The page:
What did I learn?

Moral of the story?  This is a federal offense for someone in my line of work, but buying some twitter followers didn’t erase my master’s degree, or the 13 years of experience I have in digital marketing, it just proved that I can be a knuckle head.  There is no excuse for cutting corners, no rationale for cheating and no reward for lying.  I was vulnerable and caved in to pressure to over perform.  I’m not proud, but I hope you read this and learn from it.

You’re wasting you time, money and energy if you buy Twitter followers. Phew.

Happy tweeting.

12 replies
  1. Nancy VanReece
    Nancy VanReece says:

    I was sitting with my wife at dinner and my iPhone started buzzing in my pocket like it was ringing, I didn’t reach in to get it, after all, I was at dinner and wasn’t on-call for social monitoring until the late evening shift. But then it kept buzzing and buzzing, not since a clients’ performance at Carnegie Hall had it buzzed so much! – Okay, “Sorry darling, I need to see what this is.” … A client, anxious for a launch of a new app still not released had purchased followers without telling the team. We had 16,000 followers, most fake with tweets in Russian, in about 20 minutes. Because we hadn’t even launched yet, my notifications were on. They were on Hootsuite and on Twitter and they were spamming my email inbox…

    Saturday was spent cleaning the account, explaining why you don’t buy followers to a client who’s client and made the offense and resetting passwords etc. Not that I mind billing for the extra time for the weekend, it was just that look on my wife’s face when I pulled the phone out a dinner. That part, that’s the part you can’t bill for.

  2. Tayloe Marketing
    Tayloe Marketing says:

    The temptation is always there, and as I sit here with a bit over 3k on my personal and 1.4k on my business account (@tayloemarketing) after over 4 and 2 years respectively of tweeting, interacting, etc, it does become even more tempting to cheat to gain more followers. But I made a promise, just like you, never to fall to the ‘dark side’ of SMM because I’ve seen that road before. Just as you learned, what comes easy is normally never long lasting.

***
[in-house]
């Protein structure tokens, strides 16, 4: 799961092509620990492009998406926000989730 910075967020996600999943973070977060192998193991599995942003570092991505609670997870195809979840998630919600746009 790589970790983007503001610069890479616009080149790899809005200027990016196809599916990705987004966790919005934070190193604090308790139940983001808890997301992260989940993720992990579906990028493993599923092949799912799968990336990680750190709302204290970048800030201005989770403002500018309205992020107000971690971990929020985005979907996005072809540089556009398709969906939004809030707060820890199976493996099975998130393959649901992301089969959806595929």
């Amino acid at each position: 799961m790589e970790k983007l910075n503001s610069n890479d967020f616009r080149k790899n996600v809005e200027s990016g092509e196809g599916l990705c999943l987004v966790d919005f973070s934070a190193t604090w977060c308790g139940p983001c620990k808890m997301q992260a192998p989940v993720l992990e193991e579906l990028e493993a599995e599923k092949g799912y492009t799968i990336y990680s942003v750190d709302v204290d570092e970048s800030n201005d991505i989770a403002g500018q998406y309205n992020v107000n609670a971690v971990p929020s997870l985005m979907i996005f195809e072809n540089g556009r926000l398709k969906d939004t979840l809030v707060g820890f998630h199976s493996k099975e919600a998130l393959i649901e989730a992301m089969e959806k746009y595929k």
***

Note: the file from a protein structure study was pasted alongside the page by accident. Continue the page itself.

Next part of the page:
Thanks for sharing, and letting us learn from your experience Chris!

  3. MSM DesignZ, Inc. says:

    Love the “D-bol” reference! Good stuff Chris! – Mario

  4. Joe Krug says:

    I respect how you came clean on this. It’s not about how many followers you have… it’s about the quality of those followers. Gary V preaches this all the time. Better to have 10 followers who all follow and interact with you than 10,000 “followers” who have no idea who you are.

  5. Don Mathis
    Don Mathis says:

    Mr. Dessi, well said sir. In an industry that’s often full of shit, I very much appreciate your honesty & humility. And the lessons you share are definitely spot-on.

  6. Matt Hayden says:

    Really interesting post. More proof that it’s better to be the tortoise than the hare. Just keep chipping away building your networks yourself.

    I think this also applies to SEO. Many business people are deeply frustrated that they’re not getting any search traffic, so they shell out big bucks to the first SEO company they find. But it often turns out that such outfits use dodgy techniques like spam comments. And while they may give the buyer a short term ranking boost, the effect wears off after a few months. Worse, the site ends up actually damaged in the eyes of Google because of all those crappy links. Then the business owner has to get them removed!

    Usually much better to do your own SEO — just like with social media.

  7. kungfumonk007 says:

    I have not bought any kind of social media followers, yet on my Swing Je T’aime music page I seem to get a lot of random likes from people no one I know has any connection with, and that seem to be from Arabic countries. I just figured that they found my music on Pandora or some other internet radio, but I don’t think they even broadcast overseas. Are these people fake? Anyone know? I don’t want a bunch of fake followers, but I didn’t solicit them in any way.